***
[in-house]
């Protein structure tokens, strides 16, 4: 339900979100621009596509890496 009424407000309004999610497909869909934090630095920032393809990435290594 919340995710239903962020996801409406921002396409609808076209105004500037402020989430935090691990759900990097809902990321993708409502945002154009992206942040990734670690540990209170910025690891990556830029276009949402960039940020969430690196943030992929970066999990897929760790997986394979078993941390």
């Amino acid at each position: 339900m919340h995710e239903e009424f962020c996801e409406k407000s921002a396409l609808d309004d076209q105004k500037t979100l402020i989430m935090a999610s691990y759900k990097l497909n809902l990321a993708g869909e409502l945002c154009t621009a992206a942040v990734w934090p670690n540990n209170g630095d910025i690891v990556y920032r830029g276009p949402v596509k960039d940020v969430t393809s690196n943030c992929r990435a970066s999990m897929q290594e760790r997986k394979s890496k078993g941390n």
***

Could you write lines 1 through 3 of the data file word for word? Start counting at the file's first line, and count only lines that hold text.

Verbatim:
[in-house]
């Protein structure tokens, strides 16, 4: 339900979100621009596509890496 009424407000309004999610497909869909934090630095920032393809990435290594 919340995710239903962020996801409406921002396409609808076209105004500037402020989430935090691990759900990097809902990321993708409502945002154009992206942040990734670690540990209170910025690891990556830029276009949402960039940020969430690196943030992929970066999990897929760790997986394979078993941390």
């Amino acid at each position: 339900m919340h995710e239903e009424f962020c996801e409406k407000s921002a396409l609808d309004d076209q105004k500037t979100l402020i989430m935090a999610s691990y759900k990097l497909n809902l990321a993708g869909e409502l945002c154009t621009a992206a942040v990734w934090p670690n540990n209170g630095d910025i690891v990556y920032r830029g276009p949402v596509k960039d940020v969430t393809s690196n943030c992929r990435a970066s999990m897929q290594e760790r997986k394979s890496k078993g941390n």